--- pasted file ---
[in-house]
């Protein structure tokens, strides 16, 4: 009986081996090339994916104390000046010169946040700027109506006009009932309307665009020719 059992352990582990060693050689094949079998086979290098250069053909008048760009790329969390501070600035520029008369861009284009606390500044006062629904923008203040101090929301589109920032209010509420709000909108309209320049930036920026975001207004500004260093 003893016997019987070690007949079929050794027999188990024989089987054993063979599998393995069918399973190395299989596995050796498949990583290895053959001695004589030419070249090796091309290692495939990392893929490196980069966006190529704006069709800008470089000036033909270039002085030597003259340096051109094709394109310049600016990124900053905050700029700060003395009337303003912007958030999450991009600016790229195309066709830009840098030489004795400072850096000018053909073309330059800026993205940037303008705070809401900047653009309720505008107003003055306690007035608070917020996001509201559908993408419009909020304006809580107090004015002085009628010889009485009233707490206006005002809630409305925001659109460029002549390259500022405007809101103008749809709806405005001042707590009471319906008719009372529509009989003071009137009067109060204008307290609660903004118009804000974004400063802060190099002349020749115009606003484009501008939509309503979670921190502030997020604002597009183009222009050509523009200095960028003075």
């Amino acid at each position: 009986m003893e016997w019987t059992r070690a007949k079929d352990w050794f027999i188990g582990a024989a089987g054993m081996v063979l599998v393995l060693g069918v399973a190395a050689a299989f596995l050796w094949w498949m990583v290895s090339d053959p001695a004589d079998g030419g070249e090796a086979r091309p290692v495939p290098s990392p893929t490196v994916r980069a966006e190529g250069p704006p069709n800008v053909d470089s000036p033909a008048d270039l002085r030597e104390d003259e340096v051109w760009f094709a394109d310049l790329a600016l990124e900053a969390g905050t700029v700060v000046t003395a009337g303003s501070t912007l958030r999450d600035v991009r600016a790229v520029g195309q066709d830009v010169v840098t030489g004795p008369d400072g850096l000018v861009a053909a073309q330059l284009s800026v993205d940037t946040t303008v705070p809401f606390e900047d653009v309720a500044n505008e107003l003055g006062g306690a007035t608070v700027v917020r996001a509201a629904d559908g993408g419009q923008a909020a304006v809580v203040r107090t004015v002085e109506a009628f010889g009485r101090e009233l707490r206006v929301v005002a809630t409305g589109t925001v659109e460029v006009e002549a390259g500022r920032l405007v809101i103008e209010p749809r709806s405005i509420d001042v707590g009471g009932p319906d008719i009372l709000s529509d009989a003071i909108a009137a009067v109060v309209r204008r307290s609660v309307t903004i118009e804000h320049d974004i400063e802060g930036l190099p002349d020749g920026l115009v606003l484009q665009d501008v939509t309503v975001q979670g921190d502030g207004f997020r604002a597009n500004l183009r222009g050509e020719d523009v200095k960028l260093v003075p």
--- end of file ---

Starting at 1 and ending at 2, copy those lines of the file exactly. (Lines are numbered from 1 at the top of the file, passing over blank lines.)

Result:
[in-house]
């Protein structure tokens, strides 16, 4: 009986081996090339994916104390000046010169946040700027109506006009009932309307665009020719 059992352990582990060693050689094949079998086979290098250069053909008048760009790329969390501070600035520029008369861009284009606390500044006062629904923008203040101090929301589109920032209010509420709000909108309209320049930036920026975001207004500004260093 003893016997019987070690007949079929050794027999188990024989089987054993063979599998393995069918399973190395299989596995050796498949990583290895053959001695004589030419070249090796091309290692495939990392893929490196980069966006190529704006069709800008470089000036033909270039002085030597003259340096051109094709394109310049600016990124900053905050700029700060003395009337303003912007958030999450991009600016790229195309066709830009840098030489004795400072850096000018053909073309330059800026993205940037303008705070809401900047653009309720505008107003003055306690007035608070917020996001509201559908993408419009909020304006809580107090004015002085009628010889009485009233707490206006005002809630409305925001659109460029002549390259500022405007809101103008749809709806405005001042707590009471319906008719009372529509009989003071009137009067109060204008307290609660903004118009804000974004400063802060190099002349020749115009606003484009501008939509309503979670921190502030997020604002597009183009222009050509523009200095960028003075």